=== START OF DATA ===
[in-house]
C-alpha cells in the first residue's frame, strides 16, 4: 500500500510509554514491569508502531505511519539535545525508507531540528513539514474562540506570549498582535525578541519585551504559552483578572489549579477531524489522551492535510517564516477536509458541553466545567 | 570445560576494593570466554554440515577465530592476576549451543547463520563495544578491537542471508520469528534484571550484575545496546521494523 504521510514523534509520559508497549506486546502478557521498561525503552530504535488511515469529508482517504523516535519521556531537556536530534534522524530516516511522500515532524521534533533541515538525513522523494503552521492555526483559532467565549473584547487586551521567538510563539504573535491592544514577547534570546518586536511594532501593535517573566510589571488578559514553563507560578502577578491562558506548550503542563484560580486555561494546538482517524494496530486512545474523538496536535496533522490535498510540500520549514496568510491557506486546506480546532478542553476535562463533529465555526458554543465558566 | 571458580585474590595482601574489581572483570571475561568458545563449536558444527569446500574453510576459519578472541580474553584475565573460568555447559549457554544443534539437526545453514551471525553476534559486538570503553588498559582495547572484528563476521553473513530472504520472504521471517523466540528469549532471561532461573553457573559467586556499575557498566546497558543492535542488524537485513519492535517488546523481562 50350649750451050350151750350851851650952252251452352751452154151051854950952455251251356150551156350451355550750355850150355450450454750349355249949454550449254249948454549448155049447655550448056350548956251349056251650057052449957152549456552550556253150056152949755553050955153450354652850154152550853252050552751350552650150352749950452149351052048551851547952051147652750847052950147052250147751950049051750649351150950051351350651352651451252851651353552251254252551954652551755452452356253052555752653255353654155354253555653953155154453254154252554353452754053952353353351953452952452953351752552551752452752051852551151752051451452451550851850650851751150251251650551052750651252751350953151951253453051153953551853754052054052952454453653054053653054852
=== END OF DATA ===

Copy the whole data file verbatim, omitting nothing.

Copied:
[in-house]
C-alpha cells in the first residue's frame, strides 16, 4: 500500500510509554514491569508502531505511519539535545525508507531540528513539514474562540506570549498582535525578541519585551504559552483578572489549579477531524489522551492535510517564516477536509458541553466545567 | 570445560576494593570466554554440515577465530592476576549451543547463520563495544578491537542471508520469528534484571550484575545496546521494523 504521510514523534509520559508497549506486546502478557521498561525503552530504535488511515469529508482517504523516535519521556531537556536530534534522524530516516511522500515532524521534533533541515538525513522523494503552521492555526483559532467565549473584547487586551521567538510563539504573535491592544514577547534570546518586536511594532501593535517573566510589571488578559514553563507560578502577578491562558506548550503542563484560580486555561494546538482517524494496530486512545474523538496536535496533522490535498510540500520549514496568510491557506486546506480546532478542553476535562463533529465555526458554543465558566 | 571458580585474590595482601574489581572483570571475561568458545563449536558444527569446500574453510576459519578472541580474553584475565573460568555447559549457554544443534539437526545453514551471525553476534559486538570503553588498559582495547572484528563476521553473513530472504520472504521471517523466540528469549532471561532461573553457573559467586556499575557498566546497558543492535542488524537485513519492535517488546523481562 50350649750451050350151750350851851650952252251452352751452154151051854950952455251251356150551156350451355550750355850150355450450454750349355249949454550449254249948454549448155049447655550448056350548956251349056251650057052449957152549456552550556253150056152949755553050955153450354652850154152550853252050552751350552650150352749950452149351052048551851547952051147652750847052950147052250147751950049051750649351150950051351350651352651451252851651353552251254252551954652551755452452356253052555752653255353654155354253555653953155154453254154252554353452754053952353353351953452952452953351752552551752452752051852551151752051451452451550851850650851751150251251650551052750651252751350953151951253453051153953551853754052054052952454453653054053653054852